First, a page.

There are two ferry crossings from Canakkale to the opposite side of the Dardenelles. You are effectively crossing from the Asian side to the European continent by either taking the ferry to to the town of Eceabat or to Kilitbahir. In this video we take a look at Kilitbahir Castle, located by the village of Kilitbahir which gets its name from the Turkish Kilit-ül-bahr, meaning the Key of the Sea. The impressive castle here can be seen from the Canakkale side and is impossible to miss if you take the Kilitbahir ferry and the short walk from the ferry terminal.
When you arrive on the Kilitbahir side you will find several fish restaurants and a small fishing harbour. It is easy to forget that there is also an old village that surrounds the castle and a particularly good cafe called Kale Cafe just behind the castle walls. The beautifully renovated house by the cafe is also the local centre for Culture and Arts and contains displays of relics from the First World War as well as ethnograqphic exhibits from around Kilitbahir.
Kilitbahir Castle was built to control the shipping of the Dardenelles. The castle fortress faces another fortification just over the water in Canakkale which is called Kale-i Sultaniye or by its modern name Çimenlik Castle from which Canakkale gets its name. Both castles were built by Fatih Sultan Mehmet also referred to as Mehmed II and commonly known as Mehmed the Conqueror. The castle was build in 1463 at the narrowest point on the straits. Visitors coming from Eceabat or from the ferry will pass through the impressive stone gate tower and on to the castle entrance. There is plenty of parking for cars and coaches. The impressive citadel with its central clover shapped tower dominates the castle grounds.
It is the clover leaf shape that makes Kilitbahir Castle unusual. The plans were drawn up by overlapping three circles partially which many have said was done to symbolise the shape of a key and its name. The walls are not straight but are arched as if drawn with a compass and give the castle its unique shape. The seven story tower which is now an exhibition was built during the reign of Sultan Suleiman the Magnificent or Suleiman I. This tall vantage point has a commanding view of the Dardenelles. The castle would have been well armed with a full garrison of Ottoman troops. This heart shaped tower in the centre of the inner fortress is a magnificent piece of architecture. Visitors can scale the staircases of the outer walls and walk around these impressive fortifications.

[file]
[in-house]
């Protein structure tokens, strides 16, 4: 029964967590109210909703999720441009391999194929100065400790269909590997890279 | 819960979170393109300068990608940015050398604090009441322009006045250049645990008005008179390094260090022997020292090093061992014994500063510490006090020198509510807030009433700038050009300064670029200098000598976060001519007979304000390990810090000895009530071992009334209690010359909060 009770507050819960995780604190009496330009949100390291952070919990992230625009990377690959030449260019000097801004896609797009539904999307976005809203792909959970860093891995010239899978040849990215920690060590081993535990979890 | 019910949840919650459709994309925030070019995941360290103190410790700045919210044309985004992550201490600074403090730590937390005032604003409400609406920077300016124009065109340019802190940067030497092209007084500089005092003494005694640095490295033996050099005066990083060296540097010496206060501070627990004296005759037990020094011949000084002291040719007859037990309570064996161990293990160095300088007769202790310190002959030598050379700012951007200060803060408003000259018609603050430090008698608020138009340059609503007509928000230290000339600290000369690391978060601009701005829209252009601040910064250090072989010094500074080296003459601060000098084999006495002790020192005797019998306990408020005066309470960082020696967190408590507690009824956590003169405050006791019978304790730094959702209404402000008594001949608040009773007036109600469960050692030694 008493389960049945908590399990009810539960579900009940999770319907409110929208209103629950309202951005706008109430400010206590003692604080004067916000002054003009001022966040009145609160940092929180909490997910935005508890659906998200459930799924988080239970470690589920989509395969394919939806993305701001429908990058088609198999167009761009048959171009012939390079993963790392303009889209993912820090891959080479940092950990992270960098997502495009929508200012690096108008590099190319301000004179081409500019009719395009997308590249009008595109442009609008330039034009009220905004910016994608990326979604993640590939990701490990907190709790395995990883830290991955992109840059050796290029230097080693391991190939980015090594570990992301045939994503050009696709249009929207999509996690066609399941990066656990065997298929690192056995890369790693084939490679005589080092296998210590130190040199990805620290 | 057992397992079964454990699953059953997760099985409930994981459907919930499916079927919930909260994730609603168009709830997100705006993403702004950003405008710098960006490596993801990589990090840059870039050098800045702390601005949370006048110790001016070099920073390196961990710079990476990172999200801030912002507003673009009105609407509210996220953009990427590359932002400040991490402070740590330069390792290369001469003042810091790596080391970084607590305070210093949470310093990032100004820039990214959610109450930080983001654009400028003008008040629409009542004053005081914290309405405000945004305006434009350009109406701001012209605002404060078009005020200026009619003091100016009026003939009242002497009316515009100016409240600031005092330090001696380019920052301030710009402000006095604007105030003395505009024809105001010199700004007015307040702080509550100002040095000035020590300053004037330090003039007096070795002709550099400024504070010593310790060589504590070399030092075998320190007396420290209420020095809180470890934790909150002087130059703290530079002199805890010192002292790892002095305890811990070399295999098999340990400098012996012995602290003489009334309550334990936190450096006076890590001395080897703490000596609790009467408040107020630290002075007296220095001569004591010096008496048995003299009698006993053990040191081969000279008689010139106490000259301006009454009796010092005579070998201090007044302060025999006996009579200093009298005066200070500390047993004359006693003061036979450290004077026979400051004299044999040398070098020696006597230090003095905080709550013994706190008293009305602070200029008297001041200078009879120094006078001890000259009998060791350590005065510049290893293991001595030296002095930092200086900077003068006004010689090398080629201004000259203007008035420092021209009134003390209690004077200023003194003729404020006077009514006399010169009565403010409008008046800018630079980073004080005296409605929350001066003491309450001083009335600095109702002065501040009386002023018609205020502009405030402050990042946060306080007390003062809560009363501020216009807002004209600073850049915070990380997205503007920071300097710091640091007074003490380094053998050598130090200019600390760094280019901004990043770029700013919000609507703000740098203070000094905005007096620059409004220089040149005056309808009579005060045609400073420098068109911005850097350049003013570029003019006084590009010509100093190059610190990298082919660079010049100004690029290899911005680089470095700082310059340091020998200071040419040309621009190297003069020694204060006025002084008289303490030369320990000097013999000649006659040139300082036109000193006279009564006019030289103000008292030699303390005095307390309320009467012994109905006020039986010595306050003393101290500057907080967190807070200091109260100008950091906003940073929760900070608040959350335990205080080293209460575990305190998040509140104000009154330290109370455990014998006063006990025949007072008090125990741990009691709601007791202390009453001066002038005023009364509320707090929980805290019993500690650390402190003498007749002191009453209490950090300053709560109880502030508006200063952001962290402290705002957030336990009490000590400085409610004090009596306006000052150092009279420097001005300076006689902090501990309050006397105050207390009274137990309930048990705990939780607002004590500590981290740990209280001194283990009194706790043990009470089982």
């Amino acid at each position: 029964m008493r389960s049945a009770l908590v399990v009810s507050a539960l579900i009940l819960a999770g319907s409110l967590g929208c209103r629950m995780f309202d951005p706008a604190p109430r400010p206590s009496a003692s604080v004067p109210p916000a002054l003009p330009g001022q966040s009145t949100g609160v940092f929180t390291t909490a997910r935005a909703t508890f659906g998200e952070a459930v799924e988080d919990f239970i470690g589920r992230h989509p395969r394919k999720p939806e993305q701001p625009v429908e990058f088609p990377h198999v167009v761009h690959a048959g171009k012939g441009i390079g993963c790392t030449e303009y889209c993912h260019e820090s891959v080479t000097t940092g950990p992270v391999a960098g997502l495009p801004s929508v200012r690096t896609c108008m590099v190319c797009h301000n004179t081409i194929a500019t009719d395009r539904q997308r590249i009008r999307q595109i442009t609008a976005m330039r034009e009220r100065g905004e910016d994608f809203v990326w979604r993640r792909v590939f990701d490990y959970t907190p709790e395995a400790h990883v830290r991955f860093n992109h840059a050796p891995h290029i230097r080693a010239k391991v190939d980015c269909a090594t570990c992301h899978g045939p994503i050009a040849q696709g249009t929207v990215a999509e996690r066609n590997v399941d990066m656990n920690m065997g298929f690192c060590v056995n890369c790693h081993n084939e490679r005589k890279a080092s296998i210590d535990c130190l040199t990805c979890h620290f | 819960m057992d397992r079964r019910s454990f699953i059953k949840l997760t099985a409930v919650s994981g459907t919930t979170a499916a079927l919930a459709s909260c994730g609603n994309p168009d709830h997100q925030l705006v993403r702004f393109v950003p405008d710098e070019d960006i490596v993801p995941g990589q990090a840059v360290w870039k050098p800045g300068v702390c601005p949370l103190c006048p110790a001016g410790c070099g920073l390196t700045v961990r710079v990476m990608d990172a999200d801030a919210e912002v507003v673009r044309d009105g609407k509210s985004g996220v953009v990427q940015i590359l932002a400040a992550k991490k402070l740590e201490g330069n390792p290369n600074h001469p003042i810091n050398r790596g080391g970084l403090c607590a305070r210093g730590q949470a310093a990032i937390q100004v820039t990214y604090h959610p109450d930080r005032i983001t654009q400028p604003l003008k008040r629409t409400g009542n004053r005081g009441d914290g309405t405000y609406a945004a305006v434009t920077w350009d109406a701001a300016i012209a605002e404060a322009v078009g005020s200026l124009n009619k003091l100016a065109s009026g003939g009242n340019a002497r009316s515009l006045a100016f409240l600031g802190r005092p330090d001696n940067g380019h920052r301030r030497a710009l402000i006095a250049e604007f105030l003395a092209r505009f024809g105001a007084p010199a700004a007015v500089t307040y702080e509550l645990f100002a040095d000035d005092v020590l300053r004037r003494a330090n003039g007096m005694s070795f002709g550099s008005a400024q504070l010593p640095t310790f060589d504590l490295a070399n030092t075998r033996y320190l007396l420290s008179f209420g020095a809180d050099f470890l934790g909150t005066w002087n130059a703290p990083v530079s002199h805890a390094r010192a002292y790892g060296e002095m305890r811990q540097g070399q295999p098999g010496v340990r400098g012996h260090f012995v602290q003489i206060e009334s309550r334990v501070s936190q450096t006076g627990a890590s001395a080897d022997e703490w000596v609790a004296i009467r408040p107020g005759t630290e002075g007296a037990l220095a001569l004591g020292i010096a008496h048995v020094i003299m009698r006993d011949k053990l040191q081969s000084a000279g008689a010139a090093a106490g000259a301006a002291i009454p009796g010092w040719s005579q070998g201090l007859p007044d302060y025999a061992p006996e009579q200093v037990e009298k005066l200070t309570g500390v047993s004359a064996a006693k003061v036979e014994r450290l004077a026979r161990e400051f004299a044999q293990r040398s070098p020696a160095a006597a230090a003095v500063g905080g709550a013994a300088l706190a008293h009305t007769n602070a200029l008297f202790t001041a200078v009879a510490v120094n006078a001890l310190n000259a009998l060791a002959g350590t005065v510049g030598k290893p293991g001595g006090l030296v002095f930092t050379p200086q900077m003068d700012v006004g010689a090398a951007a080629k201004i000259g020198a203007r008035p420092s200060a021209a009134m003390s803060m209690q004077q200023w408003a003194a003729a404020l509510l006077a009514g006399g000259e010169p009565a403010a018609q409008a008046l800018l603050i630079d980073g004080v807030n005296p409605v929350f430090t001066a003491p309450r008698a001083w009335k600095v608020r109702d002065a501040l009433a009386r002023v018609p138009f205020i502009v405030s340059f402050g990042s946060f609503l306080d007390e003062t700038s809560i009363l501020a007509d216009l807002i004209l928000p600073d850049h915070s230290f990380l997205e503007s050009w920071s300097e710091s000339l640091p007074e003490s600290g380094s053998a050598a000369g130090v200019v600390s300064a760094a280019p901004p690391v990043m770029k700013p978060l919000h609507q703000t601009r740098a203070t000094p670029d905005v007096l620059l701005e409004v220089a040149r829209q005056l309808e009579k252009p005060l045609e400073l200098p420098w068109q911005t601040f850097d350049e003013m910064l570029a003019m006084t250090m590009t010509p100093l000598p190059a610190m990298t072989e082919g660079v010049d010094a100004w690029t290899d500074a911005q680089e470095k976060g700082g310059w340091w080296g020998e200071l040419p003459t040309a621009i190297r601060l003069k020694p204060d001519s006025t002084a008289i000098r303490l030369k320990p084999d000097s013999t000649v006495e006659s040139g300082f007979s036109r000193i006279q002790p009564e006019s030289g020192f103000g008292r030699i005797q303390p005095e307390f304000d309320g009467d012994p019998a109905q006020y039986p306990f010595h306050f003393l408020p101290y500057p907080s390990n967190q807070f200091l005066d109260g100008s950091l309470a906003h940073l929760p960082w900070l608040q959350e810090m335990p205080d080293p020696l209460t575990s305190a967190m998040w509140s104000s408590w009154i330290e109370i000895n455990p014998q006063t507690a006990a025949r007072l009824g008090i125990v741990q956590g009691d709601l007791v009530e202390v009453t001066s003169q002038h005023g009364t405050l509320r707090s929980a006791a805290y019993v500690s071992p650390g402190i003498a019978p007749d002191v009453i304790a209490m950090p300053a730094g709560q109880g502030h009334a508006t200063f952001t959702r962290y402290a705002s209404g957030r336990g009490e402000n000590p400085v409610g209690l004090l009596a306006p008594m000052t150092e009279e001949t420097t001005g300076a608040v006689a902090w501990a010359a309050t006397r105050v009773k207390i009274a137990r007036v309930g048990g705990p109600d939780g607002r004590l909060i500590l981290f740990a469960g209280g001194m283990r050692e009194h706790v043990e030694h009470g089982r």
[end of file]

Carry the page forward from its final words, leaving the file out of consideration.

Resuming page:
When we came here some 8 years ago it was basically a shell with not much to see apart from the basic structure. It is quite a different story today. Having been expertly and painstakingly renovated it provides an interesting insight into Ottoman history. The Sarikule Müzesi or museum by the main entrance is a showcase for relics of the battle of the Gallipoli campaign. Kilitbahir Castle was repaired and expanded during the dynasty of Sultan Suleiman and the Sari Kule was built in 1541.
The grounds of the castle feature several statues and have been carefully restored with extensive grass lawns which make it all the more impressive. There is a small section dedicated to Piri Reis or Ahmed Muhiddin Piri, an Ottoman admiral, navigator, geographer and cartographer who was born in 1470. There is also a documentary film which informs you about the castles history.